We are at the beginning of a new year and many of us are making resolutions to exercise more, eat healthier, quit a bad habit or cultivate a good one. All of these things are great, but here’s another resolution to consider, one that’s at the top of my list–be a true friend.

Wishing you a Happy New Year!

❤ Rachel
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In my last post, I shared about our restaurant incident where Joel threw up—over and over again. (How long will it be before I feel safe in a restaurant again?) But that . . . was just the beginning of the story.

We drove across the road to our hotel and I went into the lobby to check-in. The receptionist handed me the key cards and told me where our room was. Just as I was headed out the door, I turned back. “Oh, can you tell me where the pool is?”

“I’m sorry, but the pool is closed for maintenance.”

Only 10 minutes earlier, our lovey dinner had turned into a nightmare and now the pool was closed too. “But we came here to go swimming,” I said. I was trying not to whine.

“I’m sorry, but the Four Seasons Pool is open until 9:00.”

I went back to the van and broke the news to the family. We contemplated going to the public pool, but there was only an hour before closing and it just wasn’t possible to get ourselves and six kids dressed and in and out of the pool in that time.

“What about going to another hotel?” Kevin asked.

“None of the other hotels will let us stay with six kids. Remember they told us not to come back to Esther’s Inn unless we get two rooms. That would cost a fortune and I don’t really want some of the kids in a separate room—do you?”

Kevin shook his head, “Let’s just go to the park.”

This whole scenario felt very familiar to me as we dove out of the parking lot. One year ago we’d taken our kids on a trip through the Rocky Mountains. I had told the kids, “We’re going to go to Fort Steele, and they have a real steam engine train that you can ride in!” But the train wasn’t running at the time so we skipped Fort Steele. Everyone was disappointed. “I’m so sorry you guys, but when we get to Jasper we’re going to ride in an air tram to the top of the mountain!”

But when we got to Jasper, we learned that there were no vacancies in any of the hotels. We went to the information centre and got a list of Bed and Breakfast accommodations and started calling. Nothing.

I rarely cry, but that did it. We’d missed the last air tram. There was nothing to do but keep on driving and arrive home in the middle of the night. I must have cried for two hours! It just hurt me so much that I’d broken my word to my kids.

Here I was again. I’d told the kids that we were going to Prince George to go swimming. During the whole 100 kilometre drive, the kids chattered excitedly about showing Daddy how they could swim and then I’d let them down—broken my word. It’s not your fault, I told myself. You can sit here and cry, or you can choose joy and go have fun with your kids. I chose joy.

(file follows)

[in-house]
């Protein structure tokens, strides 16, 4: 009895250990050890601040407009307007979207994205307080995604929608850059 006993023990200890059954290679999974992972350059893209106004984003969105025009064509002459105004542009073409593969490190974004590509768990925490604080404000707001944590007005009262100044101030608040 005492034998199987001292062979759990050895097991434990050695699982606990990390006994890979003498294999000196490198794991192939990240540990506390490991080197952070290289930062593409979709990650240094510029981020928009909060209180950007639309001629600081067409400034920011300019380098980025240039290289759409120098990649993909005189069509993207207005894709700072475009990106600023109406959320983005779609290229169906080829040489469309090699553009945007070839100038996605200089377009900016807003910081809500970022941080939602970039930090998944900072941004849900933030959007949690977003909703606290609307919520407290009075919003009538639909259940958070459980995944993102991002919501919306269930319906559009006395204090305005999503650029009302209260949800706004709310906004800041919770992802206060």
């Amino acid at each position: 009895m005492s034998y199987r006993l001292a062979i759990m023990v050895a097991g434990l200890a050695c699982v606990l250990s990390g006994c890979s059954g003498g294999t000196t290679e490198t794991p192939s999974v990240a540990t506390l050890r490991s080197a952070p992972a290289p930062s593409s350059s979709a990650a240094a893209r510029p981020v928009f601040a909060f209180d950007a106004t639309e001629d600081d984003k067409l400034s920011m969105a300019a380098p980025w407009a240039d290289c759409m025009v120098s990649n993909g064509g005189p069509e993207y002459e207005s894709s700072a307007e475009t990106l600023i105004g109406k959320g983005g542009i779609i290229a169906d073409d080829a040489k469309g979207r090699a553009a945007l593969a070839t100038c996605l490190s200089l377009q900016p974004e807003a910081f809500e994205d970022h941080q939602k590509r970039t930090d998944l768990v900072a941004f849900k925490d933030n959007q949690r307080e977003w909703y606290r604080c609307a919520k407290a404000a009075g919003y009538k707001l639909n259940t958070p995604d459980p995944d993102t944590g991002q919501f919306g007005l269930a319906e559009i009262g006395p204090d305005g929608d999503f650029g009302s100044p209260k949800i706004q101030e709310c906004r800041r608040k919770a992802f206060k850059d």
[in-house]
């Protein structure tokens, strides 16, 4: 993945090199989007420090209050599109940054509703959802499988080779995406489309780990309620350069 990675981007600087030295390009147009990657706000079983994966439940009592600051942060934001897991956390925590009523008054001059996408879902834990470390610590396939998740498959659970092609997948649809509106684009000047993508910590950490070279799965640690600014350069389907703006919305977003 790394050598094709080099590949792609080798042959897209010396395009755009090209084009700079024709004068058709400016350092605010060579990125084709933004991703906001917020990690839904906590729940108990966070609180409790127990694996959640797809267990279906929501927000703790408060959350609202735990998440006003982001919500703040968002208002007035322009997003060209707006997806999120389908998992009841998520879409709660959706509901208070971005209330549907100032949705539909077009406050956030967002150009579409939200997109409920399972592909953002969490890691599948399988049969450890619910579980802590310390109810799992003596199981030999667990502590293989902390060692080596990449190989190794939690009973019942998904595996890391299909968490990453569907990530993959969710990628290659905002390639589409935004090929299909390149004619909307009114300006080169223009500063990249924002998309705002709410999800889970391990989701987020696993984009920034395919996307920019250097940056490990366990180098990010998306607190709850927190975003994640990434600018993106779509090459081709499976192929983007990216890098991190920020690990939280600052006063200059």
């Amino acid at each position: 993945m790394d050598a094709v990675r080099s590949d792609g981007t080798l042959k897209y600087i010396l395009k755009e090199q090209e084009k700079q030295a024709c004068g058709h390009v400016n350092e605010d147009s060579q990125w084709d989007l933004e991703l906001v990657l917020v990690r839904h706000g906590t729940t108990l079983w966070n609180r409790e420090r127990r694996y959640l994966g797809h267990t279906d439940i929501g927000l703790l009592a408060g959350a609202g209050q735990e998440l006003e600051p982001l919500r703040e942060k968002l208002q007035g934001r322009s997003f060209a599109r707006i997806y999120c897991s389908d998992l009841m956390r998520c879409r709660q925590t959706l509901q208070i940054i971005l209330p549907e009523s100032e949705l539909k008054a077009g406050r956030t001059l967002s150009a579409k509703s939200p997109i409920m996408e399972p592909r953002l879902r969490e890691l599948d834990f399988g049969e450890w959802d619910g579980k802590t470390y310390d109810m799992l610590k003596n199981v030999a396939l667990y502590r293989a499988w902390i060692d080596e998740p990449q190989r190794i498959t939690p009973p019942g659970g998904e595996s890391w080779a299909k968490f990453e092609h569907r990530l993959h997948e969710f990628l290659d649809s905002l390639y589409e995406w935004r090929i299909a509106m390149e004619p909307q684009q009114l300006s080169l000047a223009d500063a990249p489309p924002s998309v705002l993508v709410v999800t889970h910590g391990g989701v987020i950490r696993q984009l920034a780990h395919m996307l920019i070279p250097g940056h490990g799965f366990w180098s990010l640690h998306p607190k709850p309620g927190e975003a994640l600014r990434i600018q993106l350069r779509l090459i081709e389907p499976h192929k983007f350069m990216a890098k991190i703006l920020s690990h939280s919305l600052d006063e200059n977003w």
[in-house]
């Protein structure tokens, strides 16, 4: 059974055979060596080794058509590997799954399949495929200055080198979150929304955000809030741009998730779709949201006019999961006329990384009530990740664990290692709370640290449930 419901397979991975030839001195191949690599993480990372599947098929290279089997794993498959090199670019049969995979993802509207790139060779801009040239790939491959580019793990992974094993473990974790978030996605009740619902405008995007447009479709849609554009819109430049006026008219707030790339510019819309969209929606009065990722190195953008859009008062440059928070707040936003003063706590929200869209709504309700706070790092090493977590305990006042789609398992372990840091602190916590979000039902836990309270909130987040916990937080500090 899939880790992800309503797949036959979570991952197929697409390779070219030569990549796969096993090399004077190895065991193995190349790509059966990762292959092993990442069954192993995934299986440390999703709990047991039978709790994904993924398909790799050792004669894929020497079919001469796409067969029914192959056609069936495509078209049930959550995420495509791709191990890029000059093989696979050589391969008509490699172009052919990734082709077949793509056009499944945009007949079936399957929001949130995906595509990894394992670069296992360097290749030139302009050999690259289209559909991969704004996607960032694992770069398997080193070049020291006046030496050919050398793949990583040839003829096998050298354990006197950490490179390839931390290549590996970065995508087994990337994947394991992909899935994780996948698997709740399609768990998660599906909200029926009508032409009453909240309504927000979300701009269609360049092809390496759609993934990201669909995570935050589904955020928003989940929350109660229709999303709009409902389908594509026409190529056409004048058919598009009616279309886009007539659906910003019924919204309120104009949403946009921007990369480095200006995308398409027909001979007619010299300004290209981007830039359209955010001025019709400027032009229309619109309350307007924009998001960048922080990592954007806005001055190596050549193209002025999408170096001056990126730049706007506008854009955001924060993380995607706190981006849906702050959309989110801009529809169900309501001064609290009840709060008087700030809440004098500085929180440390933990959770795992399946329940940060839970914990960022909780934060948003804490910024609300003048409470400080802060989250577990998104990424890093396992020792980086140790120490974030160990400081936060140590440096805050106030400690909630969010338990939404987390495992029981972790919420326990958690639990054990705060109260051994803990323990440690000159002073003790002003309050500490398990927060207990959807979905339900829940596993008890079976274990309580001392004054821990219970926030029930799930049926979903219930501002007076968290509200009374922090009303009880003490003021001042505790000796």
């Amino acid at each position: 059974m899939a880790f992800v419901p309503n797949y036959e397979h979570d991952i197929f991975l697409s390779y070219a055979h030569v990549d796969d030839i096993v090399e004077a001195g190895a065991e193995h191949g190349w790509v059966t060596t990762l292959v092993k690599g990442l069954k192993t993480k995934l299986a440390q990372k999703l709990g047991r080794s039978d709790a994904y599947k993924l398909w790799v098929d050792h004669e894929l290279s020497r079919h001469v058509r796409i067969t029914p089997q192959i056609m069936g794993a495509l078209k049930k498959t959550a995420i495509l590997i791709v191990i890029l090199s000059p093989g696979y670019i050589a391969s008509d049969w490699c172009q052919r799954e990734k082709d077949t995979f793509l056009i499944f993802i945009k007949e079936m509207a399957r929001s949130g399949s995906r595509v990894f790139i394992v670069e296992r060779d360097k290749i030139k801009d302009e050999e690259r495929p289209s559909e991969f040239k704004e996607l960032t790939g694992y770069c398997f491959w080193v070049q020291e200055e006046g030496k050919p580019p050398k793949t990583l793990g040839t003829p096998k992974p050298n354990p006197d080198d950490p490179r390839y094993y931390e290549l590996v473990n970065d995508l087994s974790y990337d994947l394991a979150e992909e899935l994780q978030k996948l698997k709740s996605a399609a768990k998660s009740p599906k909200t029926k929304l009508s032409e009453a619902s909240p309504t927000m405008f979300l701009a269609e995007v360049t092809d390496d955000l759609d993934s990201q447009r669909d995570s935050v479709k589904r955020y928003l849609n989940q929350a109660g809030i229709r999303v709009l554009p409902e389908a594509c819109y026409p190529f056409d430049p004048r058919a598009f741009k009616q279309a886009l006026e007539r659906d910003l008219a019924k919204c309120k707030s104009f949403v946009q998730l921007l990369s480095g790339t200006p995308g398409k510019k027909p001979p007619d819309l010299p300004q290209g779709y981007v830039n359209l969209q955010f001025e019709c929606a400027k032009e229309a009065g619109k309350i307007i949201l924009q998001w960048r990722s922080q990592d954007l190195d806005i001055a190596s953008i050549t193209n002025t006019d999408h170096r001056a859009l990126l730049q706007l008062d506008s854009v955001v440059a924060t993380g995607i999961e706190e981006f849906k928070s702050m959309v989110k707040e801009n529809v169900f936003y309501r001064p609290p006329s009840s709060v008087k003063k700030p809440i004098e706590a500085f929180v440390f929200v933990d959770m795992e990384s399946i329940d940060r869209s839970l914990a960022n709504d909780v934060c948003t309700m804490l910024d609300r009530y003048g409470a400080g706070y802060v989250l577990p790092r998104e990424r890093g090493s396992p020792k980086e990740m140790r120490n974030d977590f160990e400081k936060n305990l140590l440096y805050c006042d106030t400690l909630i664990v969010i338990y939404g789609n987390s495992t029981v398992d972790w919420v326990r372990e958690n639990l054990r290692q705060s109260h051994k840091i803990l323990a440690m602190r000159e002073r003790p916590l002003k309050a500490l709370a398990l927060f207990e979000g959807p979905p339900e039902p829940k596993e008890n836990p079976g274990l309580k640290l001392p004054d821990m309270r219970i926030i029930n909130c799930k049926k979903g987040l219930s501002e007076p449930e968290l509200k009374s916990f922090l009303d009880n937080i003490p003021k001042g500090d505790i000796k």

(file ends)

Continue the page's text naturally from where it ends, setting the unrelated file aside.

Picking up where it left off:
The kids ran around, climbed on the monkey bars, pretended to drive the fire truck, flew down the slides, and played tag. “You’re it!” shouted Owen as he tapped me on the shoulder and gave me an impish grin.

I laughed and started chasing kids. We sprinted around the playground, tagging each other back and forth. I stopped when an elderly woman shot me a dirty look for nearly colliding with her.

We walked around the beautiful park and had a lovely evening. I snuck up to Kevin and whispered in his ear. “Can we go swimming at the public pool in the morning?”

“But we don’t have any towels.”

“Maybe I could borrow some from the hotel, or we could use Joel’s blankets.”

“Blankets?” Kevin raised his eyebrows at me and then smiled. “If it’s open in the morning we can go.”

I felt all warm and fuzzy inside. I had learned my lesson on not giving into disappointment and we would still get to go swimming!

I checked the pool’s schedule on my phone and it said they would be open at 9:00, so we told the kids we would get to go swimming after all and headed to the pool after breakfast.

The parking lot looked suspiciously empty as we pulled up to the pool. I ran to the door and gave it a pull, but it didn’t budge. I looked up at the schedule on the door. Closed.

“Sorry kids, but the pool is closed.” I can’t believe this! God, please help me to hold it together, I prayed. Joel started bawling as we drove out of the parking lot. I think everyone else felt like crying too.

We had some tension as we discussed going to the other pool in town. Kevin was just ready to go home. He’d had it. Besides we really didn’t like the other pool. I wanted to go, but not if he was going to be miserable.

We ended up driving across town to the other pool. We sat in the parking lot and waited for it to open. The tension was thick.

It turns out we did go swimming and we did have fun. The kids got to show their dad how they could swim, we floated in the “river,” and the kids scared me by jumping off of the diving board without a life jacket. (They actually can swim!)

At home later that day, Kevin gave me a hug. “Wow, that was a terrible trip,” he said while hanging his head on my shoulder. Sometimes all you can do is laugh. We did. 🙂